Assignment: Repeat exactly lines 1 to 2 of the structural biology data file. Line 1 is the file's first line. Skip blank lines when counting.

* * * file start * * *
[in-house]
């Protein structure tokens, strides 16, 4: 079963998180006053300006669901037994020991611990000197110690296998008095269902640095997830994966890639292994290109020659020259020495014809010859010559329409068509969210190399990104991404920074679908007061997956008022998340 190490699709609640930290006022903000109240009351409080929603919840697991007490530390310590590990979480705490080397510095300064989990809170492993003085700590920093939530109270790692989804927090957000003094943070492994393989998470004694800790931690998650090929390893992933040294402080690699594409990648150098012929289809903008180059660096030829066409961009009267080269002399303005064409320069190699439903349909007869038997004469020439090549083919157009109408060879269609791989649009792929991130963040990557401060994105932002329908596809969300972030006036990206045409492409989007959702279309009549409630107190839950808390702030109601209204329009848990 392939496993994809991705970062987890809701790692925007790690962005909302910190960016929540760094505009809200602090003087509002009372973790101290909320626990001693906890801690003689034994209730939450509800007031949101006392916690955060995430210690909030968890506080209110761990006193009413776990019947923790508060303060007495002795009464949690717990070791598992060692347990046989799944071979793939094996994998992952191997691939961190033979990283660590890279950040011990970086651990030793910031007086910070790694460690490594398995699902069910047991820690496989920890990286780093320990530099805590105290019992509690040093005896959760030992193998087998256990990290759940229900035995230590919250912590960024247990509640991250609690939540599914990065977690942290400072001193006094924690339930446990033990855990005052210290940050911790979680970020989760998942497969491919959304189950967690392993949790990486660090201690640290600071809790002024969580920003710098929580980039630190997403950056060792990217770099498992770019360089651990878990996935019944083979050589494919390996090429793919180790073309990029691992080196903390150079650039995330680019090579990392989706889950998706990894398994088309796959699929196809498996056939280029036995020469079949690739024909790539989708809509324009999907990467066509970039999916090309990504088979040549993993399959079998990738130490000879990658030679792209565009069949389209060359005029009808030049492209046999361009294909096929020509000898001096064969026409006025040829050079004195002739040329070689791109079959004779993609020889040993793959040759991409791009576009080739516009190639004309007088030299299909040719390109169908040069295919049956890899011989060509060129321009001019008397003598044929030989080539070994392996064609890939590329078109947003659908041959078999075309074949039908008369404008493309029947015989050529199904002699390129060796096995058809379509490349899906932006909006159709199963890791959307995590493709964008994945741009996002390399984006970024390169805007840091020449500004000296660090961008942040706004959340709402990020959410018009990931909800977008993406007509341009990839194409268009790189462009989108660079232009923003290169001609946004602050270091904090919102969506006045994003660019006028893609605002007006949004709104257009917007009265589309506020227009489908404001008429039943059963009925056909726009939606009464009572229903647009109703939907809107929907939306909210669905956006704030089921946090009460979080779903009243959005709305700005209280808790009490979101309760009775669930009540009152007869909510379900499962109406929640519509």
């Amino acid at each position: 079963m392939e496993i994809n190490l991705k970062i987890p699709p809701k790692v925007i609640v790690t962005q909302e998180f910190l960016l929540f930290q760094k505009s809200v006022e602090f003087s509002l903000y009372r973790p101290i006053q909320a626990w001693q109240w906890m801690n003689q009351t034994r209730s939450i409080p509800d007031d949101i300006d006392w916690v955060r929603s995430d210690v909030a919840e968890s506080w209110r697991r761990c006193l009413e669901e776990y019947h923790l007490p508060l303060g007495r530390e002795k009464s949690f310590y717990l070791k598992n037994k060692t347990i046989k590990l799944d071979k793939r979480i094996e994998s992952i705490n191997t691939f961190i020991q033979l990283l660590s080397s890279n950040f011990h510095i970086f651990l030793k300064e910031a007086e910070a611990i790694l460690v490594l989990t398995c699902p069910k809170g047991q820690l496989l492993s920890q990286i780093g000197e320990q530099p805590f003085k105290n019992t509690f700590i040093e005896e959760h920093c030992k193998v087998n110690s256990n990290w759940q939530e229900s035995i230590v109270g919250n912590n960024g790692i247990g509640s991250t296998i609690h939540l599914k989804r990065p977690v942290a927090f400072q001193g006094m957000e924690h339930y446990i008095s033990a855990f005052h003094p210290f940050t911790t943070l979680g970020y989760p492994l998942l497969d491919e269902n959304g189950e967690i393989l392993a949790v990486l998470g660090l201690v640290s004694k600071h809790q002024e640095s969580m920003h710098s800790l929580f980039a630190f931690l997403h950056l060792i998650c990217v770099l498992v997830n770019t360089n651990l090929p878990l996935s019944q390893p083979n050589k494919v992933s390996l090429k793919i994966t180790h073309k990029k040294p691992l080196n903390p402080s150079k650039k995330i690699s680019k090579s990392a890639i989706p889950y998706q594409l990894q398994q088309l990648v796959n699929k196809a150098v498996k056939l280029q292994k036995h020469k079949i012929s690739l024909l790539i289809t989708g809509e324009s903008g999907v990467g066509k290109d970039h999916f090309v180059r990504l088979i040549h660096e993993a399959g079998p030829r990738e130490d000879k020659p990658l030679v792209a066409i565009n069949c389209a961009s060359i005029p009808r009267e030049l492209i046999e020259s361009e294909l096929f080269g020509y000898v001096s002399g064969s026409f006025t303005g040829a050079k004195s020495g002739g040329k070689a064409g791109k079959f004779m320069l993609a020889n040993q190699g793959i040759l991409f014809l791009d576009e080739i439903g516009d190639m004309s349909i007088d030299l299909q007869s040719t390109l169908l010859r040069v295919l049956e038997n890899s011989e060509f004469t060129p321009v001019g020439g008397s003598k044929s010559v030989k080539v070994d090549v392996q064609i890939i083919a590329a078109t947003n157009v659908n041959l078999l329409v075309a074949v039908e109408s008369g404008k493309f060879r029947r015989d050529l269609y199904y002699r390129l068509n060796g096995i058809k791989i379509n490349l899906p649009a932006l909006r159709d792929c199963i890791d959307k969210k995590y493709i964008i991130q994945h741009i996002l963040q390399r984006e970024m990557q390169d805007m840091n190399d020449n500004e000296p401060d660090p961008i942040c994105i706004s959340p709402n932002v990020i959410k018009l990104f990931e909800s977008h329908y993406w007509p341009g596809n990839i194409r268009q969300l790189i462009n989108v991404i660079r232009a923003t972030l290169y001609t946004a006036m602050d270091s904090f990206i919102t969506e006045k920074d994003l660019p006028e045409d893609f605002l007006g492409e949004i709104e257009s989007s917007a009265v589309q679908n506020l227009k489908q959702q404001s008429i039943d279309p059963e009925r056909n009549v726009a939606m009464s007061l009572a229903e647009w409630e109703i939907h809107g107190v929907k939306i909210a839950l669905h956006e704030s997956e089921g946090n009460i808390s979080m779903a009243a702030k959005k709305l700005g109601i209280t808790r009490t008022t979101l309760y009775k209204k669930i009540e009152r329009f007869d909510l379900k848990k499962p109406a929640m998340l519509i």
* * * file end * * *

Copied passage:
[in-house]
């Protein structure tokens, strides 16, 4: 079963998180006053300006669901037994020991611990000197110690296998008095269902640095997830994966890639292994290109020659020259020495014809010859010559329409068509969210190399990104991404920074679908007061997956008022998340 190490699709609640930290006022903000109240009351409080929603919840697991007490530390310590590990979480705490080397510095300064989990809170492993003085700590920093939530109270790692989804927090957000003094943070492994393989998470004694800790931690998650090929390893992933040294402080690699594409990648150098012929289809903008180059660096030829066409961009009267080269002399303005064409320069190699439903349909007869038997004469020439090549083919157009109408060879269609791989649009792929991130963040990557401060994105932002329908596809969300972030006036990206045409492409989007959702279309009549409630107190839950808390702030109601209204329009848990 392939496993994809991705970062987890809701790692925007790690962005909302910190960016929540760094505009809200602090003087509002009372973790101290909320626990001693906890801690003689034994209730939450509800007031949101006392916690955060995430210690909030968890506080209110761990006193009413776990019947923790508060303060007495002795009464949690717990070791598992060692347990046989799944071979793939094996994998992952191997691939961190033979990283660590890279950040011990970086651990030793910031007086910070790694460690490594398995699902069910047991820690496989920890990286780093320990530099805590105290019992509690040093005896959760030992193998087998256990990290759940229900035995230590919250912590960024247990509640991250609690939540599914990065977690942290400072001193006094924690339930446990033990855990005052210290940050911790979680970020989760998942497969491919959304189950967690392993949790990486660090201690640290600071809790002024969580920003710098929580980039630190997403950056060792990217770099498992770019360089651990878990996935019944083979050589494919390996090429793919180790073309990029691992080196903390150079650039995330680019090579990392989706889950998706990894398994088309796959699929196809498996056939280029036995020469079949690739024909790539989708809509324009999907990467066509970039999916090309990504088979040549993993399959079998990738130490000879990658030679792209565009069949389209060359005029009808030049492209046999361009294909096929020509000898001096064969026409006025040829050079004195002739040329070689791109079959004779993609020889040993793959040759991409791009576009080739516009190639004309007088030299299909040719390109169908040069295919049956890899011989060509060129321009001019008397003598044929030989080539070994392996064609890939590329078109947003659908041959078999075309074949039908008369404008493309029947015989050529199904002699390129060796096995058809379509490349899906932006909006159709199963890791959307995590493709964008994945741009996002390399984006970024390169805007840091020449500004000296660090961008942040706004959340709402990020959410018009990931909800977008993406007509341009990839194409268009790189462009989108660079232009923003290169001609946004602050270091904090919102969506006045994003660019006028893609605002007006949004709104257009917007009265589309506020227009489908404001008429039943059963009925056909726009939606009464009572229903647009109703939907809107929907939306909210669905956006704030089921946090009460979080779903009243959005709305700005209280808790009490979101309760009775669930009540009152007869909510379900499962109406929640519509």